Writing, I’ve always loved writing!
But writing is so more rewarding when it can be shared.
I am lucky to have had many picture-books published these last years.
Most of my books are in French.
But you will never guess how happy I was when Top That published two of my English stories!
Why do I write in English?
In fact, English was my first language as a little girl, and it just rings so familiar to my ear. My parents read to us many picture books who came from Great Britain. I would even say, they only read English books!
It was so much easier for my mother! She is Scottish. She married a Dutch man (my father) and they lived in Belgium, and later in France. And my first language was English… It took time for my mother to learn French !
And I got to speak French once I went to school at the age of 4.
Today I am the mother of five young adults.
I have been wririn songs and nursery rhymes for… as far as I can remember! I have several CD’s released. (one about English nursery rhymes in French and English )
One day, I decided it was time for me to start writing more than just songs.
Some of us had the urge to slide down the dunes then climb back up. We all wanted to absorb the warmth of the sand.
In the profoundness of The Quiet, I thought I might hear G-d whisper. Standing atop a mountain of sand, I felt close to the heavens. Walking ahead, the rising sand is all you can see. Behind, the immense, lush Sangre de Cristo Rocky Mountains are as tall as the clouds.
The dunes call out to your mind, body and soul. I never wanted to leave.
Our summer roadtrip seems like a long time ago, but I’ll never forget visiting The Great Sand Dunes.
It was a long drive from the main road in Alamosa County, Colorado to the park’s entrance. Then, finding the one lane, dirt road that wound up along the base of the Sangre de Cristo mountain range to a parking area was a challenge. Would our rental car make it up the hill and over the rocky, bumpy path? Once we parked, the sand dunes seemed very far off, and in between us and the sand dunes was scrub, bent trees and cacti.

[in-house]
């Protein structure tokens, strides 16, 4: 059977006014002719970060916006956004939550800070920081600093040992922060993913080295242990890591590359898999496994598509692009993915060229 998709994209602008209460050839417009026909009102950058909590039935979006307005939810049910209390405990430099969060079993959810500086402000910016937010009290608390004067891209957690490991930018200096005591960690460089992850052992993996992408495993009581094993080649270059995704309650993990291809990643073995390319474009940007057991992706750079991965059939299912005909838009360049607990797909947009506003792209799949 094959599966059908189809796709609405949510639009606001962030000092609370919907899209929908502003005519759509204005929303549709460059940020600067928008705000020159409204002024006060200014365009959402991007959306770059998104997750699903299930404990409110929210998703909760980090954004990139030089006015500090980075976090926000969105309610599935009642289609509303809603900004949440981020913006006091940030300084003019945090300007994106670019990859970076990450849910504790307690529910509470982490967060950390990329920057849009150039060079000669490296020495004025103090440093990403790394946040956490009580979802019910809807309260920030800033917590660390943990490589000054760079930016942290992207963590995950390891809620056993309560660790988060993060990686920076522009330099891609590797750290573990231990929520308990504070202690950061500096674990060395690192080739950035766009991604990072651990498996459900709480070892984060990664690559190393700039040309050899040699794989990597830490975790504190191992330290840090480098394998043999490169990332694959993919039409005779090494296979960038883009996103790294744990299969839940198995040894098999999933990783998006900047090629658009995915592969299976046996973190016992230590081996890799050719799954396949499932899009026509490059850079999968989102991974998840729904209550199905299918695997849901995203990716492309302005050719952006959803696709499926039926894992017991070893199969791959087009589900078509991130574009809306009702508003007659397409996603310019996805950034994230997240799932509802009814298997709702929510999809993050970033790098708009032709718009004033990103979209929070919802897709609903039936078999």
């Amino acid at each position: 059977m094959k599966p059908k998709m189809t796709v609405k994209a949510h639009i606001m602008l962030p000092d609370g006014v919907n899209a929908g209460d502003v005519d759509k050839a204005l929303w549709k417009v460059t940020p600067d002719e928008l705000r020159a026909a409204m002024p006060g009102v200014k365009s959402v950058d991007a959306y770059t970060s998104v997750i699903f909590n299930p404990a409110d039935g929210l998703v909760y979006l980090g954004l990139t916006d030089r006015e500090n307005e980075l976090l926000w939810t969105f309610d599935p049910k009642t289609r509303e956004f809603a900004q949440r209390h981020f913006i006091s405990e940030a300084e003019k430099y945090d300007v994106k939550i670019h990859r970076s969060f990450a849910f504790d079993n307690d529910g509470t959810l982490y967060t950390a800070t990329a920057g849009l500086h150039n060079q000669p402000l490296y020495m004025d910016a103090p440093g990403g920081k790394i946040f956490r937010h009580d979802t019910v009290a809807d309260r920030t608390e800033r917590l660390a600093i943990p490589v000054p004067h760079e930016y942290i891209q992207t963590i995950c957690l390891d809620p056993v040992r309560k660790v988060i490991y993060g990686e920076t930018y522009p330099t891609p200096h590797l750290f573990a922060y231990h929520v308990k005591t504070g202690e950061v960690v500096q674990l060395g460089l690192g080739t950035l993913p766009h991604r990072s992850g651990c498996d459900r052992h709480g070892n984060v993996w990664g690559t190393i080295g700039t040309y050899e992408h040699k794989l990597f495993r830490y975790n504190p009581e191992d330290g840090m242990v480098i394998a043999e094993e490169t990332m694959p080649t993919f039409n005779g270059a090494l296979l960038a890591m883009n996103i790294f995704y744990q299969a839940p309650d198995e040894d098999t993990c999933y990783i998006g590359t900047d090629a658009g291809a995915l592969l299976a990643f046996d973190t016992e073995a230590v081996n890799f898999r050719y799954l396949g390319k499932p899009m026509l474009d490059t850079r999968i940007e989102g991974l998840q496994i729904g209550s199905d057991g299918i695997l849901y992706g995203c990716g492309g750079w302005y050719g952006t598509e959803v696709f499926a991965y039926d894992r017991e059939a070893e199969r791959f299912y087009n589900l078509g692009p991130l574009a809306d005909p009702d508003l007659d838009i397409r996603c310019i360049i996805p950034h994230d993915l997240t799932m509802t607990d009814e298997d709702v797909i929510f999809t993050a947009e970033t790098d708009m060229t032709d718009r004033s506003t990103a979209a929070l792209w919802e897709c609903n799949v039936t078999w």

Maybe it was the big sky that made the sand seem so far away, but it didn’t take long to hike down to the base of the dunes and reach a stream.
I saw creatures in the partly submerged driftwood. After I let my imagination stretch wide, I looked up and…
…breathed in the beauty of the dunes.
…to those that like zombies, monsters, witches, spiders, skeletons, horror movies, haunted houses, dressing up, trick-or-treating and, of course, candy! Hon, I like all of those things. Surprised?
When I was in high school, my friend and I would rent two movies whenever I slept over. First, we’d watch a horror movie, then a comedy. We loved all the horror movies and psychological thrillers of the ’80′s. Halloween, Friday the 13th, The Exorcist; you name it, we watched it. While watching the movies, we’d cling to each other for dear life, shriek our brains out and then laugh hysterically. My friend’s mom would called down from the top of the stairs, “Girls, you’re making too much noise! Please stop screaming!” Of course, that made us laugh until we cried. In another post, I’ll tell you the practical joke my friend’s younger brother played on. He gets points for creativity!
I recently saw The Conjuring and loved it! The Woman in Black and World War Z were scary. And, although I don’t care for the Saw movies, an old-fashioned horror movie makes me feel like I’m on a rollercoaster right there in the theatre. So fun!
So what’s up with the zombies?
I passed a house decorated for Halloween a bunch of times before I stopped to take a closer look. The zombies drew me over, but the ghouls on the porch kept me there. They are freaky! They make my Halloween decorations look quaint in comparison. Some of the zombies have eyes that must light up at night. I like how they look like they’re coming out of the bushes. Check out the giant spider web on the porch! Who’s the unlucky bloke (yes, bloke!) that’s been trapped?
Guess where I’ll be on Halloween? Driving by the zombie house. I bet they’ll have dry ice to set the mood.
Do you have fun plans?